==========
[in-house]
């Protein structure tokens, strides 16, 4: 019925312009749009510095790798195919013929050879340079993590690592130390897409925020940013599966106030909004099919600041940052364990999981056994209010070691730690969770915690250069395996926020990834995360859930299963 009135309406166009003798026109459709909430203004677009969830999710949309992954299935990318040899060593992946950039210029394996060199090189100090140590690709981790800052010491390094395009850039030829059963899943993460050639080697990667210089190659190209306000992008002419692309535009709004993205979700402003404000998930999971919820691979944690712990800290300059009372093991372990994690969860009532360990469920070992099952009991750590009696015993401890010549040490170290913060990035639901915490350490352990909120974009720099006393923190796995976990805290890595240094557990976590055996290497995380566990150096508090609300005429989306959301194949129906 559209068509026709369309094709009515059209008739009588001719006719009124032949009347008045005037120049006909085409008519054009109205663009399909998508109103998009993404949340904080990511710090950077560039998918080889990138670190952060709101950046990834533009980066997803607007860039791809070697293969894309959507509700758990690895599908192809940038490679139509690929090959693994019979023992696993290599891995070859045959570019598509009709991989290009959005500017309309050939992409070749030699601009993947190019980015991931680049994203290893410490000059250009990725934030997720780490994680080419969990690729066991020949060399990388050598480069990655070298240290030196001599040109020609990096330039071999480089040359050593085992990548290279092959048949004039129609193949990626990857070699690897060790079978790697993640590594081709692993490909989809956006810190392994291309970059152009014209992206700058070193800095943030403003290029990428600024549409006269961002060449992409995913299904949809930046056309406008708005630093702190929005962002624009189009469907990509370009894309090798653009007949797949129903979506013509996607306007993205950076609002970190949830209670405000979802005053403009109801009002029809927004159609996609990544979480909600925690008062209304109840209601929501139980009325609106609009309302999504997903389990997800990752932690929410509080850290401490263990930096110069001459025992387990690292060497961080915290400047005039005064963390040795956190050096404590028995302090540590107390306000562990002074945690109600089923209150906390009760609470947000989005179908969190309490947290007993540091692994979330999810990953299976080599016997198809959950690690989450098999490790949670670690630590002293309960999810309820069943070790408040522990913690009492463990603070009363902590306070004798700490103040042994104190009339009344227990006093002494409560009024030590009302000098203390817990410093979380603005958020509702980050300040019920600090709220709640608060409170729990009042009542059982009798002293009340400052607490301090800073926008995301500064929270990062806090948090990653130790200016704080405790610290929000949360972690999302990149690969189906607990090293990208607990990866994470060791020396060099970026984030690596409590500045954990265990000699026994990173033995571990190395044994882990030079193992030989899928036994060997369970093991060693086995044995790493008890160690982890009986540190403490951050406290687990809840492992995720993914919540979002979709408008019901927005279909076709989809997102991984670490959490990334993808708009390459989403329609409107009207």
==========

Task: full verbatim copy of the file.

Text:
[in-house]
């Protein structure tokens, strides 16, 4: 019925312009749009510095790798195919013929050879340079993590690592130390897409925020940013599966106030909004099919600041940052364990999981056994209010070691730690969770915690250069395996926020990834995360859930299963 009135309406166009003798026109459709909430203004677009969830999710949309992954299935990318040899060593992946950039210029394996060199090189100090140590690709981790800052010491390094395009850039030829059963899943993460050639080697990667210089190659190209306000992008002419692309535009709004993205979700402003404000998930999971919820691979944690712990800290300059009372093991372990994690969860009532360990469920070992099952009991750590009696015993401890010549040490170290913060990035639901915490350490352990909120974009720099006393923190796995976990805290890595240094557990976590055996290497995380566990150096508090609300005429989306959301194949129906 559209068509026709369309094709009515059209008739009588001719006719009124032949009347008045005037120049006909085409008519054009109205663009399909998508109103998009993404949340904080990511710090950077560039998918080889990138670190952060709101950046990834533009980066997803607007860039791809070697293969894309959507509700758990690895599908192809940038490679139509690929090959693994019979023992696993290599891995070859045959570019598509009709991989290009959005500017309309050939992409070749030699601009993947190019980015991931680049994203290893410490000059250009990725934030997720780490994680080419969990690729066991020949060399990388050598480069990655070298240290030196001599040109020609990096330039071999480089040359050593085992990548290279092959048949004039129609193949990626990857070699690897060790079978790697993640590594081709692993490909989809956006810190392994291309970059152009014209992206700058070193800095943030403003290029990428600024549409006269961002060449992409995913299904949809930046056309406008708005630093702190929005962002624009189009469907990509370009894309090798653009007949797949129903979506013509996607306007993205950076609002970190949830209670405000979802005053403009109801009002029809927004159609996609990544979480909600925690008062209304109840209601929501139980009325609106609009309302999504997903389990997800990752932690929410509080850290401490263990930096110069001459025992387990690292060497961080915290400047005039005064963390040795956190050096404590028995302090540590107390306000562990002074945690109600089923209150906390009760609470947000989005179908969190309490947290007993540091692994979330999810990953299976080599016997198809959950690690989450098999490790949670670690630590002293309960999810309820069943070790408040522990913690009492463990603070009363902590306070004798700490103040042994104190009339009344227990006093002494409560009024030590009302000098203390817990410093979380603005958020509702980050300040019920600090709220709640608060409170729990009042009542059982009798002293009340400052607490301090800073926008995301500064929270990062806090948090990653130790200016704080405790610290929000949360972690999302990149690969189906607990090293990208607990990866994470060791020396060099970026984030690596409590500045954990265990000699026994990173033995571990190395044994882990030079193992030989899928036994060997369970093991060693086995044995790493008890160690982890009986540190403490951050406290687990809840492992995720993914919540979002979709408008019901927005279909076709989809997102991984670490959490990334993808708009390459989403329609409107009207």